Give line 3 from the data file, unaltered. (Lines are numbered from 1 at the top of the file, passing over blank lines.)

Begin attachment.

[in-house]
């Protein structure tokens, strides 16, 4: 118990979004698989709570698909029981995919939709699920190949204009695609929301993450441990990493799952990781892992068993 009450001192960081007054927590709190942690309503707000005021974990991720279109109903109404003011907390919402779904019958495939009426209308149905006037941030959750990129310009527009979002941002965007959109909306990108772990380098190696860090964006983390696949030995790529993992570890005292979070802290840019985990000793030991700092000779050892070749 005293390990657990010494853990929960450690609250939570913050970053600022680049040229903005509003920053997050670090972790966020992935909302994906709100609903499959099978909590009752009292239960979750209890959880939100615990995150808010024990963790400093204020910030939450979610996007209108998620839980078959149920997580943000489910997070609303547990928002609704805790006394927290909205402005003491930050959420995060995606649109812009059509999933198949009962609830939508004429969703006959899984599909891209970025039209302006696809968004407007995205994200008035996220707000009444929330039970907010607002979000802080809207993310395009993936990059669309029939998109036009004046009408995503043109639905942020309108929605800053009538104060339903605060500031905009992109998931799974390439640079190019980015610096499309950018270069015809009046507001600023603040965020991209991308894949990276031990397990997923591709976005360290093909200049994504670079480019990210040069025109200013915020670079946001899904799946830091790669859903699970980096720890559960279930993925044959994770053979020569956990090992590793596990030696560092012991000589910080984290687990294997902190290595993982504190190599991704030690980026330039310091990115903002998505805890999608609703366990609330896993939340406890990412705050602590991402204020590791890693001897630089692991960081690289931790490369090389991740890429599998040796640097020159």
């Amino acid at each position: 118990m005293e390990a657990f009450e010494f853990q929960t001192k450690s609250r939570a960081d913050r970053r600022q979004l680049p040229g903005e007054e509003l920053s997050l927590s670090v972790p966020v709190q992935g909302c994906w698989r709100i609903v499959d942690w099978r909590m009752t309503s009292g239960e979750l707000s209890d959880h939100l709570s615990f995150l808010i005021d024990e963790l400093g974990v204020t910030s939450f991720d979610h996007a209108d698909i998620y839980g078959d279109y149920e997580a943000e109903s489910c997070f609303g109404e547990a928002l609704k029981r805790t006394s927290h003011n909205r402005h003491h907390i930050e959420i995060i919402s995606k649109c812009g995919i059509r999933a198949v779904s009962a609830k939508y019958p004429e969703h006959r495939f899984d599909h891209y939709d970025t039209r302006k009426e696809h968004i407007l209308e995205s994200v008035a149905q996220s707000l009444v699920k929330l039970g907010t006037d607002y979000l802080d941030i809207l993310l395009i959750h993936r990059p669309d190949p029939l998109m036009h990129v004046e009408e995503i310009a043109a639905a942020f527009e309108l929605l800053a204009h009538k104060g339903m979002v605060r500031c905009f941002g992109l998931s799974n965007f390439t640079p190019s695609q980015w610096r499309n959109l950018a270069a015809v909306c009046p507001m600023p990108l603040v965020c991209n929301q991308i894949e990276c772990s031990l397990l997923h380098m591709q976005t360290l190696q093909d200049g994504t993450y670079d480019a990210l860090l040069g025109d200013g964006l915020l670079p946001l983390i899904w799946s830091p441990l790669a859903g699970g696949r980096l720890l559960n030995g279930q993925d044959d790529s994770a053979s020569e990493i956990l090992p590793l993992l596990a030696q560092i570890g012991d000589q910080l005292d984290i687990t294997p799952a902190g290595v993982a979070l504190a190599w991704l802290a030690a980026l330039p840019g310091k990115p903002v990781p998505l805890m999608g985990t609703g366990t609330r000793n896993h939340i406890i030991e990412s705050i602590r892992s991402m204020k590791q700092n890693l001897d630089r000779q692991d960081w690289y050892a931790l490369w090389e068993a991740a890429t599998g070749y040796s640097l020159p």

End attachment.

């Amino acid at each position: 118990m005293e390990a657990f009450e010494f853990q929960t001192k450690s609250r939570a960081d913050r970053r600022q979004l680049p040229g903005e007054e509003l920053s997050l927590s670090v972790p966020v709190q992935g909302c994906w698989r709100i609903v499959d942690w099978r909590m009752t309503s009292g239960e979750l707000s209890d959880h939100l709570s615990f995150l808010i005021d024990e963790l400093g974990v204020t910030s939450f991720d979610h996007a209108d698909i998620y839980g078959d279109y149920e997580a943000e109903s489910c997070f609303g109404e547990a928002l609704k029981r805790t006394s927290h003011n909205r402005h003491h907390i930050e959420i995060i919402s995606k649109c812009g995919i059509r999933a198949v779904s009962a609830k939508y019958p004429e969703h006959r495939f899984d599909h891209y939709d970025t039209r302006k009426e696809h968004i407007l209308e995205s994200v008035a149905q996220s707000l009444v699920k929330l039970g907010t006037d607002y979000l802080d941030i809207l993310l395009i959750h993936r990059p669309d190949p029939l998109m036009h990129v004046e009408e995503i310009a043109a639905a942020f527009e309108l929605l800053a204009h009538k104060g339903m979002v605060r500031c905009f941002g992109l998931s799974n965007f390439t640079p190019s695609q980015w610096r499309n959109l950018a270069a015809v909306c009046p507001m600023p990108l603040v965020c991209n929301q991308i894949e990276c772990s031990l397990l997923h380098m591709q976005t360290l190696q093909d200049g994504t993450y670079d480019a990210l860090l040069g025109d200013g964006l915020l670079p946001l983390i899904w799946s830091p441990l790669a859903g699970g696949r980096l720890l559960n030995g279930q993925d044959d790529s994770a053979s020569e990493i956990l090992p590793l993992l596990a030696q560092i570890g012991d000589q910080l005292d984290i687990t294997p799952a902190g290595v993982a979070l504190a190599w991704l802290a030690a980026l330039p840019g310091k990115p903002v990781p998505l805890m999608g985990t609703g366990t609330r000793n896993h939340i406890i030991e990412s705050i602590r892992s991402m204020k590791q700092n890693l001897d630089r000779q692991d960081w690289y050892a931790l490369w090389e068993a991740a890429t599998g070749y040796s640097l020159p």